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Rob Osborne and Face2Face host David Peck talk about The Third Dive, blame over responsibility, journalistic integrity, the power of storytelling, sawfish sharks and the 3 values of an activist.


Watch the Film here.


In his 37 years, Rob Stewart had seemingly spent more time underwater than above. The Toronto-born marine biologist fuelled a literal sea-change with his 2006 film Sharkwater, about the endangerment of the seas’ top predator, and led an activist movement that saw more than 100 countries ban shark products. And it was on January 31, 2017, while seeking revolutionary footage of sawfish sharks mating near the wreck of the Queen of Nassau off the Florida Keys, that Stewart drowned in a bizarre series of events.

As detailed in Robert Osborne’s The Third Dive, both Stewart and his diving instructor Peter Sotis made a risky third deep-dive of the day using ‘rebreather’ apparatus, in murky waters that frustrated filming efforts. Both divers seemed okay when reaching the surface. But Sotis lost consciousness after climbing onto the boat. Stewart apparently lost consciousness also, as the boat was swinging around to meet him. He disappeared, and his body was discovered by a remote submersible search vessel three days later.

The Third Dive traces those events within the context of Florida Keys politics and accusations of whitewashing from within its community. Despite its reputation as a haven for ocean fun-seekers and pristine waters, at least 36 people drowned off the Florida Keys from 2013-2017. Many of them were mere statistics, attracting little notice in the media, but Stewart was not. Within 24 hours of his disappearance, it became clear that his plight would bring the attention of the world on the Keys’ community.

’Throughout the investigation and the filming, I tried to never lose sight of what Rob Stewart accomplished,’ says Osborne. ‘He virtually saved a species single handedly and I felt that achievement should be reflected in the film.’


Robert Osborne is the Senior Producer of Dam Builder Productions, and Jari Osborne is the Executive Producer. Robert has more than 30 years of working in long format television. For much of that time he was an investigative journalist working for the CTV show W5. He’s also worked for Marketplace and Pacific Report.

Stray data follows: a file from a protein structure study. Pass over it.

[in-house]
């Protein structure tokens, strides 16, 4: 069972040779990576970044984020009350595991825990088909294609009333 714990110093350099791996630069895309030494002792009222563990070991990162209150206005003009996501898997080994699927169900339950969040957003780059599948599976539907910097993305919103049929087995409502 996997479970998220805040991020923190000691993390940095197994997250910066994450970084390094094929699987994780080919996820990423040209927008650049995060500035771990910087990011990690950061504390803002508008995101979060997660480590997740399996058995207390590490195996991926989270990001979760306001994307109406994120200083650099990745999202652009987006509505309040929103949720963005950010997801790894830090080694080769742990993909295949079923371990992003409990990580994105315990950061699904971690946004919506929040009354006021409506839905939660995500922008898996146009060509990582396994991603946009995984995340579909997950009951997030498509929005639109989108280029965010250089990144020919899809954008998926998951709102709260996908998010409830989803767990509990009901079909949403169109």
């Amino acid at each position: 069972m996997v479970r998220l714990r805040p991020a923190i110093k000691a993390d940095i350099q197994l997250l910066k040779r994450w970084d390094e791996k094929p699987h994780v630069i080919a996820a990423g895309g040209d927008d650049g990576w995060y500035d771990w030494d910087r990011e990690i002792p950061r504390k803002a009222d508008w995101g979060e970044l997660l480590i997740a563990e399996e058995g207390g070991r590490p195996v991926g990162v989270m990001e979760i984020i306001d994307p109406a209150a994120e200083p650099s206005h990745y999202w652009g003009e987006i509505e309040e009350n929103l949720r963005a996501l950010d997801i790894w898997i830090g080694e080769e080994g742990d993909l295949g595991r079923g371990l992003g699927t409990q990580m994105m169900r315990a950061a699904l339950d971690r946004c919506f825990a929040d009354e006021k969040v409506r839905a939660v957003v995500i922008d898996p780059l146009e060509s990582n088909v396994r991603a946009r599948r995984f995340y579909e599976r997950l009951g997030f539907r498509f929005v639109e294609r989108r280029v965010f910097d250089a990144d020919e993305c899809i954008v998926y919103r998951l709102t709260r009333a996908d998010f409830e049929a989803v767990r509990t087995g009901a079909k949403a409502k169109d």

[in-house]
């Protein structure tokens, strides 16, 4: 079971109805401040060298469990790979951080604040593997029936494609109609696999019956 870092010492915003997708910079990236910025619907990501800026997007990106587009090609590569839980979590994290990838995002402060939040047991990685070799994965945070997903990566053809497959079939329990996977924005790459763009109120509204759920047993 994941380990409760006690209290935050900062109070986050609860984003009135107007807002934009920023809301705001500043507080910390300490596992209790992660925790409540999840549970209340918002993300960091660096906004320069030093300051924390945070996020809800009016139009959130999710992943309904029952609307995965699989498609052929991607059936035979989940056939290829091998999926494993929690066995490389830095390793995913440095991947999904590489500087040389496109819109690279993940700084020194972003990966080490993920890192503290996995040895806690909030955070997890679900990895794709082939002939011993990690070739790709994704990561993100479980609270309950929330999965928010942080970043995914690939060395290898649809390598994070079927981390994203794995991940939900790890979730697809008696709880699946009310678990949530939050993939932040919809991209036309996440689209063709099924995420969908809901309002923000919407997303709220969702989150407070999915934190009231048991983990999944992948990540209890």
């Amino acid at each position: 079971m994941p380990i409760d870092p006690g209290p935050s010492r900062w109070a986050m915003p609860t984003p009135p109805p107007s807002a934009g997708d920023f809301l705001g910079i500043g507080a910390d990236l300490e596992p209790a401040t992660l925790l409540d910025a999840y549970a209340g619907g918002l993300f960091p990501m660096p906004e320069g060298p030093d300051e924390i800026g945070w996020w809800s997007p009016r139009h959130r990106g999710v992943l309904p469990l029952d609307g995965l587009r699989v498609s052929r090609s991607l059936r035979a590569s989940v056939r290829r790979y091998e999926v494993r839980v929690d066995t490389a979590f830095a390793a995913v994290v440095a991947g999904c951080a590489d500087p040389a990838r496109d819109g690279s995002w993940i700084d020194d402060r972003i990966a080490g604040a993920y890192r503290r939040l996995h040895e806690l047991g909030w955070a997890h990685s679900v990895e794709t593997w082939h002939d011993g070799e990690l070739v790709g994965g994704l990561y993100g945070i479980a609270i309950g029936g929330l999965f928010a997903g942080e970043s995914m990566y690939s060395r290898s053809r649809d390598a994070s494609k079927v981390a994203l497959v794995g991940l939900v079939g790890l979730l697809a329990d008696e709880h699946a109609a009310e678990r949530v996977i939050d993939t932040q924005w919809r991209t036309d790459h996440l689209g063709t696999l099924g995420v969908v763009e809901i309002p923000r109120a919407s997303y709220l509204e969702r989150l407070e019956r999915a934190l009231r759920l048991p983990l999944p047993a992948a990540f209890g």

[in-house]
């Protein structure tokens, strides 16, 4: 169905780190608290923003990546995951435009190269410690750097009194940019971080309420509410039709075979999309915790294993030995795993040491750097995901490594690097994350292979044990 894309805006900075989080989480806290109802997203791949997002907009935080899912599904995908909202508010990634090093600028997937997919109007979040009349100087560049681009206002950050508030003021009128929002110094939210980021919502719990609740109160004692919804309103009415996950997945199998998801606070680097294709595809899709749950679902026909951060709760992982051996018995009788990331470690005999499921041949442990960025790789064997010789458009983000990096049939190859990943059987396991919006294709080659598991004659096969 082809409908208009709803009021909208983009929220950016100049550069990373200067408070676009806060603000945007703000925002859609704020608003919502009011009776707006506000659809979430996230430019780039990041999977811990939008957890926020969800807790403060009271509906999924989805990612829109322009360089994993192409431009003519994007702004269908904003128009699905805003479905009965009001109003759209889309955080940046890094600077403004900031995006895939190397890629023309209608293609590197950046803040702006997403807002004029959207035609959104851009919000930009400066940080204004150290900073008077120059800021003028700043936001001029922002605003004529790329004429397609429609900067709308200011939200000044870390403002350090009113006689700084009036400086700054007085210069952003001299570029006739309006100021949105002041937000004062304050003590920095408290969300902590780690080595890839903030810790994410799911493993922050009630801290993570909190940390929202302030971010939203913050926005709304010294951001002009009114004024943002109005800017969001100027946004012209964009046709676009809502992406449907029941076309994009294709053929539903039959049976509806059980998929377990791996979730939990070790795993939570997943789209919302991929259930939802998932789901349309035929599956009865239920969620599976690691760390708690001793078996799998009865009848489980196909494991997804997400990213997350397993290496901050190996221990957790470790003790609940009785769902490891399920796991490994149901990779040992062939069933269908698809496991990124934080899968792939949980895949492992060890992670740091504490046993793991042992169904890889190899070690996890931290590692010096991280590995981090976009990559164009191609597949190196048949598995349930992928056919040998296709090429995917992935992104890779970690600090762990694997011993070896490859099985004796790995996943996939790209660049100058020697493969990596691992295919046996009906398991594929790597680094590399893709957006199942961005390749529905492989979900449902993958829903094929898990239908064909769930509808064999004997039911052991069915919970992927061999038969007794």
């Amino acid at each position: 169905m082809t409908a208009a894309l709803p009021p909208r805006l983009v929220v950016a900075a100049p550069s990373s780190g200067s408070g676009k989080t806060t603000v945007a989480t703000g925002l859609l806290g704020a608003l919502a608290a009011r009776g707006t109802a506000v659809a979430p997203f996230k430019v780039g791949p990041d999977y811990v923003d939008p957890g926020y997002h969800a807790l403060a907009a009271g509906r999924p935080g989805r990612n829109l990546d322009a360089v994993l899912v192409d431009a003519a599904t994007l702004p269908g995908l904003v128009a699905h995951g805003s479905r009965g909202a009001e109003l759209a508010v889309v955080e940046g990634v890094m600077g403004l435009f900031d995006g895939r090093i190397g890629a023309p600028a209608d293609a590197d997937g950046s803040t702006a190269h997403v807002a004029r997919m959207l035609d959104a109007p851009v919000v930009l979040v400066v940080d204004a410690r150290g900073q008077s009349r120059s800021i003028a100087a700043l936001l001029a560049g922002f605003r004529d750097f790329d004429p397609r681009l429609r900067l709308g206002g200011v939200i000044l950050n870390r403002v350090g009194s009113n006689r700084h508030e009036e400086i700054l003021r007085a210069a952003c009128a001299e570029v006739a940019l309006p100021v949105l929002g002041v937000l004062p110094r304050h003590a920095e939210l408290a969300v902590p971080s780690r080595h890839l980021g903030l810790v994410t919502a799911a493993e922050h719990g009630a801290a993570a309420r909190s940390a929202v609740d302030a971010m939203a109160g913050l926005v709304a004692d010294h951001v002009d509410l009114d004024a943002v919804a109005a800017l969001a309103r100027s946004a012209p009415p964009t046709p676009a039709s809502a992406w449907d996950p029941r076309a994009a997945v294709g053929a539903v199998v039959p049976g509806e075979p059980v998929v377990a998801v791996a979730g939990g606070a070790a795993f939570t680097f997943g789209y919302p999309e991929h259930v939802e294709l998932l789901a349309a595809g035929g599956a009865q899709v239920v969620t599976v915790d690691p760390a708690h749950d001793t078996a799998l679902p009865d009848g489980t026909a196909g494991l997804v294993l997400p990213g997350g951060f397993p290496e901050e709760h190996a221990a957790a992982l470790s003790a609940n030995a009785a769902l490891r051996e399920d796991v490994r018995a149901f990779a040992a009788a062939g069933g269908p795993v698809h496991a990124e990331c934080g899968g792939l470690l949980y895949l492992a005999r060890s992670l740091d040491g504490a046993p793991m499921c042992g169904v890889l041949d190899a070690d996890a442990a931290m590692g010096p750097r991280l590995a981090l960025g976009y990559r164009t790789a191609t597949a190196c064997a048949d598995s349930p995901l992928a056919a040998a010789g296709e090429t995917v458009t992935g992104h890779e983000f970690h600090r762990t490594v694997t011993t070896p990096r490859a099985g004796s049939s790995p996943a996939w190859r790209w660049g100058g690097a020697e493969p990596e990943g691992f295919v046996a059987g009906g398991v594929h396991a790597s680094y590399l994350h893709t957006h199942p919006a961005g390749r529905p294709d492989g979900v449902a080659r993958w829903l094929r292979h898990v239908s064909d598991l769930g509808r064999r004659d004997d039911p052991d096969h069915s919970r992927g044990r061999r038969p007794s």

Robert has developed a specialty in directing underwater-based documentaries. He holds nearly a dozen certifications including a cave-diving specialty. Robert has won more than half a dozen RTNDA Awards, a CAJ Award and an Award of Merit from the Governor General. He has been nominated countless times for Gemini awards and has been part of a team that won two. In 2012 he was nominated for a CSA Award for Unlocking Alex. Robert’s last film Unstoppable was an investigation inside the fentanyl epidemic sweeping across North America.  The documentary, broadcast in 2016, has proved to be prophetic: “There’s still no sign that any government fully understands what a virtual force of nature this drug has become,” says Robert. He won a CSA for best writing in a documentary for Unstoppable. Dam Builder Productions has also produced documentaries for the CBC’s The Nature of Things and for the Discovery Channel.

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Image Copyright: Dam Builder Productions and Rob Osborne. Used with permission.

For more information about David Peck’s podcasting, writing and public speaking please visit his site here.

With thanks to producer Josh Snethlage and Mixed Media Sound.